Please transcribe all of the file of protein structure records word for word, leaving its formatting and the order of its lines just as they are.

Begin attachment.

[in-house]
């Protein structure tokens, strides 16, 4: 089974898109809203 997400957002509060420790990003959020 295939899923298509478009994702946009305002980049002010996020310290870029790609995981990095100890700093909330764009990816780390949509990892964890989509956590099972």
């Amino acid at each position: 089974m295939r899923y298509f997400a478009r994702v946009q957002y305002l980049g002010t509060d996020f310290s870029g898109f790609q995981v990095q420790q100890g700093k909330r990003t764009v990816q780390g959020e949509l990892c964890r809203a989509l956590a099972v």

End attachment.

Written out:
[in-house]
């Protein structure tokens, strides 16, 4: 089974898109809203 997400957002509060420790990003959020 295939899923298509478009994702946009305002980049002010996020310290870029790609995981990095100890700093909330764009990816780390949509990892964890989509956590099972």
């Amino acid at each position: 089974m295939r899923y298509f997400a478009r994702v946009q957002y305002l980049g002010t509060d996020f310290s870029g898109f790609q995981v990095q420790q100890g700093k909330r990003t764009v990816q780390g959020e949509l990892c964890r809203a989509l956590a099972v």